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On The Alert

Information-security policies are getting people's attention far outside the IT department

Everyone talks about "increased awareness" of security since Sept. 11. Here's what increased awareness looks like.

Mike Engle, VP of information security at investment bank Lehman Brothers Holdings Inc., sent a pair of interns on a mission to ferret out unauthorized wireless access points that create potential vulnerabilities to the IT network's security. So what was the reaction when two unknown faces wandered by the desks of traders and analysts, taking notes on a notebook computer? A flurry of calls to security guards and a few direct confrontations. "They had people on every floor jumping up," Engle says. "The interns almost got jacked up on one floor."

Before Sept. 11, employees probably wouldn't have been so quick to notice a strange face and take action. The biggest change at many companies is that a lot more people have come to see security as a component of their job responsibilities. Half of companies put a greater emphasis on information security and physical security since Sept. 11, according to an InformationWeek Research survey of more than 1,500 business-technology managers. Fifty percent say they've made significant changes to their strategies or policies related to information security. Engle says that now, when a Lehman Brothers department creates a new application, it brings in someone from the security team at the onset to head off potential problems. "In the old days, we would have been scrambling after the changes to the network," he says.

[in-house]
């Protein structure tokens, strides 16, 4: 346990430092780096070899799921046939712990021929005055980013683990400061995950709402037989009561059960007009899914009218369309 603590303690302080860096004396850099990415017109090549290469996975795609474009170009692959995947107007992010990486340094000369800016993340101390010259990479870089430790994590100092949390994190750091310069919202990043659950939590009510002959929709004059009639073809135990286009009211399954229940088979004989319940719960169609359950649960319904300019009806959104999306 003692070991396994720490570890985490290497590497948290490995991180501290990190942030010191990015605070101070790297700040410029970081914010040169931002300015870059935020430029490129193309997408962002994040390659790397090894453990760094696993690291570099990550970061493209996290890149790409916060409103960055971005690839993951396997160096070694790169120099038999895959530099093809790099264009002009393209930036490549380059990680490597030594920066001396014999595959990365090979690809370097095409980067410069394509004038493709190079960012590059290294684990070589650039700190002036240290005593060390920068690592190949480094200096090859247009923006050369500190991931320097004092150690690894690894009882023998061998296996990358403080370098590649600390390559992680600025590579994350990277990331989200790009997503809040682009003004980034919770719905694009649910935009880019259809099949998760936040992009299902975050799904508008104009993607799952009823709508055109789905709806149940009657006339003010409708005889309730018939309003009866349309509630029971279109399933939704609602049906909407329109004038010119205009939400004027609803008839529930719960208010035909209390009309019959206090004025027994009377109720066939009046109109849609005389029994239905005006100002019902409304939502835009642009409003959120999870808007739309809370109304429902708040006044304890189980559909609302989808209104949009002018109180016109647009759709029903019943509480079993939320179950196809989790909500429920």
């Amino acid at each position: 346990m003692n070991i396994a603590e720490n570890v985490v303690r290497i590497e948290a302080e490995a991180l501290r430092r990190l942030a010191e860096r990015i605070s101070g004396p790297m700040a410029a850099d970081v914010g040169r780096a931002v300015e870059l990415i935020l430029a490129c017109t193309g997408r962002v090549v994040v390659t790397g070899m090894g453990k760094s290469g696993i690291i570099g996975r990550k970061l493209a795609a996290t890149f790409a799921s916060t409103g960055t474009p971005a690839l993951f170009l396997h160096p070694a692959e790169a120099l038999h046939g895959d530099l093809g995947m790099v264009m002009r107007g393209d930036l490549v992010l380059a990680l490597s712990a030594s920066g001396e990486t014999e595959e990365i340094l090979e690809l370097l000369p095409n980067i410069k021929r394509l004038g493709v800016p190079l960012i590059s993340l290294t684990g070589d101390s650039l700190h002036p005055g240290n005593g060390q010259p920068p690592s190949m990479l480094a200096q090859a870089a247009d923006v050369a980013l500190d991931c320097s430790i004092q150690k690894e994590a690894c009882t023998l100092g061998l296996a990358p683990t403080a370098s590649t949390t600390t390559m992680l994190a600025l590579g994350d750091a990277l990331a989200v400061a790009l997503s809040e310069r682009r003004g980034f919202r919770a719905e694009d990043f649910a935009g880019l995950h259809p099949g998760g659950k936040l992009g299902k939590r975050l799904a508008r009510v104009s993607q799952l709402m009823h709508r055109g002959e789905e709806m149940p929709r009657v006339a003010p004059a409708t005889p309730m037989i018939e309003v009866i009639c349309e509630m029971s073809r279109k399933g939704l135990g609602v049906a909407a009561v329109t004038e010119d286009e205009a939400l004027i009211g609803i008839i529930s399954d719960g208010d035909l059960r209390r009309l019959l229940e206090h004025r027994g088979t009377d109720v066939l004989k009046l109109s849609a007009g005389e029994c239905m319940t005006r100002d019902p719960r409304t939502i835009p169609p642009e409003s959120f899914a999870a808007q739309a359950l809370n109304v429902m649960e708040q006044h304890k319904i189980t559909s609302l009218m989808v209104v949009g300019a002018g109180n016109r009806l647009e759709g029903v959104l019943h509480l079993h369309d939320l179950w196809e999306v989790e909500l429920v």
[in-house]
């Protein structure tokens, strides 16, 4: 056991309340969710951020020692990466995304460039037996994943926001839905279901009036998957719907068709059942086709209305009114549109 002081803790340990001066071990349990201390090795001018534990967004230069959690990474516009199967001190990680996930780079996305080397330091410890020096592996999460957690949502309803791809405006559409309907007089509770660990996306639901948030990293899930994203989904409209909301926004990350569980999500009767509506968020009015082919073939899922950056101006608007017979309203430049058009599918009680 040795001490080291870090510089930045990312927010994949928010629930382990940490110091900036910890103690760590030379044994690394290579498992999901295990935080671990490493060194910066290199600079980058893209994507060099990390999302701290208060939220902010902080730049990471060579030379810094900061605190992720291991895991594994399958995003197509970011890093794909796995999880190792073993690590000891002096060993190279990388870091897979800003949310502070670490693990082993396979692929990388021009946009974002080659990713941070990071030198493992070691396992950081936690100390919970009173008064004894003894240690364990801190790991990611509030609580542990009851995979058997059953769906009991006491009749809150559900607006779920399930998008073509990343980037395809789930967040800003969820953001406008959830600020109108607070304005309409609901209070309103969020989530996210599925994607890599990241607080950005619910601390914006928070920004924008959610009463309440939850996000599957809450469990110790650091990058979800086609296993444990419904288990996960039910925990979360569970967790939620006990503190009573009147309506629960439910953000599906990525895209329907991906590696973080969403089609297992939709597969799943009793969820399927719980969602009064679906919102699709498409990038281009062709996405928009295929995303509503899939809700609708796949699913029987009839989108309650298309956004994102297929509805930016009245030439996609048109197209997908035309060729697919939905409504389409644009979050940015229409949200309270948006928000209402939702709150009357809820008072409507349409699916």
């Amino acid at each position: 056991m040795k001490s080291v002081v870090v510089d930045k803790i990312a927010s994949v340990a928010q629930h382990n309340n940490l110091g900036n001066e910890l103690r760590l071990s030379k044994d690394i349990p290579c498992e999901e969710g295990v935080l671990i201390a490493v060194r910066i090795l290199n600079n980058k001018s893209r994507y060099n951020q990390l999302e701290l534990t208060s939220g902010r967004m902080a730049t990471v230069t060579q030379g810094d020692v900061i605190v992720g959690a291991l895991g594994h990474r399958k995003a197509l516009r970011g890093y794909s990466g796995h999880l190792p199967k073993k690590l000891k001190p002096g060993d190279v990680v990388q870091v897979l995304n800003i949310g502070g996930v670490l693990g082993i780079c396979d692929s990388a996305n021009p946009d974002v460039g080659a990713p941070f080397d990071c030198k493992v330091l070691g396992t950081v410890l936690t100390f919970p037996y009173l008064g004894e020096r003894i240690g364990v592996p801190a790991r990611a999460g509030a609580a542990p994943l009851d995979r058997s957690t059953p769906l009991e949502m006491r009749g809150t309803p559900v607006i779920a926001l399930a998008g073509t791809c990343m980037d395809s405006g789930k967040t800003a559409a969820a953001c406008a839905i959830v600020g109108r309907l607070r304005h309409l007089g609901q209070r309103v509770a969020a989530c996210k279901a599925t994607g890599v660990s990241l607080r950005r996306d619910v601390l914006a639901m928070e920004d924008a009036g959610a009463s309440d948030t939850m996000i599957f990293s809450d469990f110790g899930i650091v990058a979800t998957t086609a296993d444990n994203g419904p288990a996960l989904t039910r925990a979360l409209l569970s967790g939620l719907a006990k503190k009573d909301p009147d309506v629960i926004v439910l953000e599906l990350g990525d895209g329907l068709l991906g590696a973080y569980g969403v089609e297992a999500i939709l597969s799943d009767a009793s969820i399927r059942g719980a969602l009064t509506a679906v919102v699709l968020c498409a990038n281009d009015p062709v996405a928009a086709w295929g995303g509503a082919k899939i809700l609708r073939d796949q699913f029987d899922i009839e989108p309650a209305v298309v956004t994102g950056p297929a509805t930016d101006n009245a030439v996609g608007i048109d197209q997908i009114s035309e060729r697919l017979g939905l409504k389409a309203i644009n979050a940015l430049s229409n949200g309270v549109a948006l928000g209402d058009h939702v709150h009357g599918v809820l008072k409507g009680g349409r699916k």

A YEAR OF CHANGELate last year, FedEx Corp. created the job of chief information security officer, a move it was considering before Sept. 11 and that jumped up the priority list after the attacks. FedEx has always been serious about protecting customer information, but the attacks raised the profile of security issues throughout the company. "We've propelled it from the bowels to the boardroom of the organization in the last eight months," says David Zanca, the new chief information security officer and a 10-year FedEx veteran.

The security officer at a major paper-goods producer says that before Sept. 11, his company would only periodically scan for weaknesses in networks and applications that could allow a security breach. "Now we scan every quarter, internally and externally. We're staying much more on top of things," says the executive, who asked not to be identified.

Companies once keen to put loads of information on their Web sites now are more careful. Burlington Northern Santa Fe Corp. removed its rail-freight schedules from the Web. The railroad had a good reason for posting such information--train buffs and hobbyists love that kind of data and aren't happy it's gone--but the company decided post-Sept. 11 that those details made it too easy to track the locations of its trains. The government has been particularly diligent about removing information, such as building floor plans, VIP itineraries, and the locations of sensitive facilities, that could make a terrorist's task easier, Gartner analyst John Pescatore says. "It was crazy having this information available on the Web," he says, "and pulling it offline is a prudent thing to do."

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